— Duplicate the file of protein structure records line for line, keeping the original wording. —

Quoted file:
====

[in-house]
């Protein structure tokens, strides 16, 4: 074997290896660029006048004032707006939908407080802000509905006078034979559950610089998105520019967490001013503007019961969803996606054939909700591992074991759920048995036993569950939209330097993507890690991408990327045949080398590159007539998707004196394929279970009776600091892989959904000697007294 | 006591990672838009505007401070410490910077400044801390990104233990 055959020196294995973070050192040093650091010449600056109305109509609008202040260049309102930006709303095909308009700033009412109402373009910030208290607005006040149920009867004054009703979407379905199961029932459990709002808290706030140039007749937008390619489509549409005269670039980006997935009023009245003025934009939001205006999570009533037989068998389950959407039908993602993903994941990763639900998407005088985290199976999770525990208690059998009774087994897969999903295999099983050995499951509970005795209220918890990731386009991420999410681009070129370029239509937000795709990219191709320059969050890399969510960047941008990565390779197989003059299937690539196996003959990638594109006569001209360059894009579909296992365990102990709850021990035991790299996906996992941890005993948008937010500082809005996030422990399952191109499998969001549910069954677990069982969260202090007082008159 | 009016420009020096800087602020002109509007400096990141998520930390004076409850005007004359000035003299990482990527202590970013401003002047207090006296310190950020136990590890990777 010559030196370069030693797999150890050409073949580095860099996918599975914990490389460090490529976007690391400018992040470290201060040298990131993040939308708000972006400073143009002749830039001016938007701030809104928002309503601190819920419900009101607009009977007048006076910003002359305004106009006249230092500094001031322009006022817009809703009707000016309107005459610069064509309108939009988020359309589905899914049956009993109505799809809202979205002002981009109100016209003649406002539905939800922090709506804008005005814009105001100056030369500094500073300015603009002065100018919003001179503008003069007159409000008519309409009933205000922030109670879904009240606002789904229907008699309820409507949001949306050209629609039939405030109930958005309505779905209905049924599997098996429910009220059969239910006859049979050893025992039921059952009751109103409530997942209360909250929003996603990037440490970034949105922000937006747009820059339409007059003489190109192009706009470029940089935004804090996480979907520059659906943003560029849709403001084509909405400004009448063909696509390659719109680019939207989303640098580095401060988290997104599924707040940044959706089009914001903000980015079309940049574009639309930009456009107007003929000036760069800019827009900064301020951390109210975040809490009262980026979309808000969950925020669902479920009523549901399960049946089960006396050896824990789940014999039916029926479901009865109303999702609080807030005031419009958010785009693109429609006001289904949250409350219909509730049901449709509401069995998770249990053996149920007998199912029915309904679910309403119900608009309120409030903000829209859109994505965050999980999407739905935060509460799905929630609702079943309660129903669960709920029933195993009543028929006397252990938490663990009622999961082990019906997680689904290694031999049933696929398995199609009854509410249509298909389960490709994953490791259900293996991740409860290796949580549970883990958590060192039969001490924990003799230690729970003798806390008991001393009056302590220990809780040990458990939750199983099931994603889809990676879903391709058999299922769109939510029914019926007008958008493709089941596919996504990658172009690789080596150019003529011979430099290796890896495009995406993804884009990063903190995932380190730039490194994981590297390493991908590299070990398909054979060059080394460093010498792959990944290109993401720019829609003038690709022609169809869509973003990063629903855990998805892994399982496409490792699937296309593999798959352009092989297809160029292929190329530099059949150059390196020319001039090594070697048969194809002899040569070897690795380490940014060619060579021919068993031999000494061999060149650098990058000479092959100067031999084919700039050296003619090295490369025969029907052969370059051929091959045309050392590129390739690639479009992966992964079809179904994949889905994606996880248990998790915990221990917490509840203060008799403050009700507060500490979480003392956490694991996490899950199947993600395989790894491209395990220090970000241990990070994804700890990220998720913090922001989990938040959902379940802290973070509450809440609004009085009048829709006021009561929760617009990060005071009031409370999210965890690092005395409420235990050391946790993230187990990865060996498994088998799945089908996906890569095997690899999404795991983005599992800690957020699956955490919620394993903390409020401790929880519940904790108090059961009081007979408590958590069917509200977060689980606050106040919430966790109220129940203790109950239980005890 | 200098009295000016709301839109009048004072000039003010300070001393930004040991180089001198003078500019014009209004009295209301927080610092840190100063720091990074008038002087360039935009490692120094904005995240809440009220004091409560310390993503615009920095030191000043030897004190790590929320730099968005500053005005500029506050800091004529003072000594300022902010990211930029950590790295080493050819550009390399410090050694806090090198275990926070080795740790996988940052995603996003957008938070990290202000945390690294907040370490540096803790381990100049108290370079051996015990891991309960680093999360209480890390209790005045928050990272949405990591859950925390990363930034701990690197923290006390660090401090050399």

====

[in-house]
């Protein structure tokens, strides 16, 4: 074997290896660029006048004032707006939908407080802000509905006078034979559950610089998105520019967490001013503007019961969803996606054939909700591992074991759920048995036993569950939209330097993507890690991408990327045949080398590159007539998707004196394929279970009776600091892989959904000697007294 | 006591990672838009505007401070410490910077400044801390990104233990 055959020196294995973070050192040093650091010449600056109305109509609008202040260049309102930006709303095909308009700033009412109402373009910030208290607005006040149920009867004054009703979407379905199961029932459990709002808290706030140039007749937008390619489509549409005269670039980006997935009023009245003025934009939001205006999570009533037989068998389950959407039908993602993903994941990763639900998407005088985290199976999770525990208690059998009774087994897969999903295999099983050995499951509970005795209220918890990731386009991420999410681009070129370029239509937000795709990219191709320059969050890399969510960047941008990565390779197989003059299937690539196996003959990638594109006569001209360059894009579909296992365990102990709850021990035991790299996906996992941890005993948008937010500082809005996030422990399952191109499998969001549910069954677990069982969260202090007082008159 | 009016420009020096800087602020002109509007400096990141998520930390004076409850005007004359000035003299990482990527202590970013401003002047207090006296310190950020136990590890990777 010559030196370069030693797999150890050409073949580095860099996918599975914990490389460090490529976007690391400018992040470290201060040298990131993040939308708000972006400073143009002749830039001016938007701030809104928002309503601190819920419900009101607009009977007048006076910003002359305004106009006249230092500094001031322009006022817009809703009707000016309107005459610069064509309108939009988020359309589905899914049956009993109505799809809202979205002002981009109100016209003649406002539905939800922090709506804008005005814009105001100056030369500094500073300015603009002065100018919003001179503008003069007159409000008519309409009933205000922030109670879904009240606002789904229907008699309820409507949001949306050209629609039939405030109930958005309505779905209905049924599997098996429910009220059969239910006859049979050893025992039921059952009751109103409530997942209360909250929003996603990037440490970034949105922000937006747009820059339409007059003489190109192009706009470029940089935004804090996480979907520059659906943003560029849709403001084509909405400004009448063909696509390659719109680019939207989303640098580095401060988290997104599924707040940044959706089009914001903000980015079309940049574009639309930009456009107007003929000036760069800019827009900064301020951390109210975040809490009262980026979309808000969950925020669902479920009523549901399960049946089960006396050896824990789940014999039916029926479901009865109303999702609080807030005031419009958010785009693109429609006001289904949250409350219909509730049901449709509401069995998770249990053996149920007998199912029915309904679910309403119900608009309120409030903000829209859109994505965050999980999407739905935060509460799905929630609702079943309660129903669960709920029933195993009543028929006397252990938490663990009622999961082990019906997680689904290694031999049933696929398995199609009854509410249509298909389960490709994953490791259900293996991740409860290796949580549970883990958590060192039969001490924990003799230690729970003798806390008991001393009056302590220990809780040990458990939750199983099931994603889809990676879903391709058999299922769109939510029914019926007008958008493709089941596919996504990658172009690789080596150019003529011979430099290796890896495009995406993804884009990063903190995932380190730039490194994981590297390493991908590299070990398909054979060059080394460093010498792959990944290109993401720019829609003038690709022609169809869509973003990063629903855990998805892994399982496409490792699937296309593999798959352009092989297809160029292929190329530099059949150059390196020319001039090594070697048969194809002899040569070897690795380490940014060619060579021919068993031999000494061999060149650098990058000479092959100067031999084919700039050296003619090295490369025969029907052969370059051929091959045309050392590129390739690639479009992966992964079809179904994949889905994606996880248990998790915990221990917490509840203060008799403050009700507060500490979480003392956490694991996490899950199947993600395989790894491209395990220090970000241990990070994804700890990220998720913090922001989990938040959902379940802290973070509450809440609004009085009048829709006021009561929760617009990060005071009031409370999210965890690092005395409420235990050391946790993230187990990865060996498994088998799945089908996906890569095997690899999404795991983005599992800690957020699956955490919620394993903390409020401790929880519940904790108090059961009081007979408590958590069917509200977060689980606050106040919430966790109220129940203790109950239980005890 | 200098009295000016709301839109009048004072000039003010300070001393930004040991180089001198003078500019014009209004009295209301927080610092840190100063720091990074008038002087360039935009490692120094904005995240809440009220004091409560310390993503615009920095030191000043030897004190790590929320730099968005500053005005500029506050800091004529003072000594300022902010990211930029950590790295080493050819550009390399410090050694806090090198275990926070080795740790996988940052995603996003957008938070990290202000945390690294907040370490540096803790381990100049108290370079051996015990891991309960680093999360209480890390209790005045928050990272949405990591859950925390990363930034701990690197923290006390660090401090050399």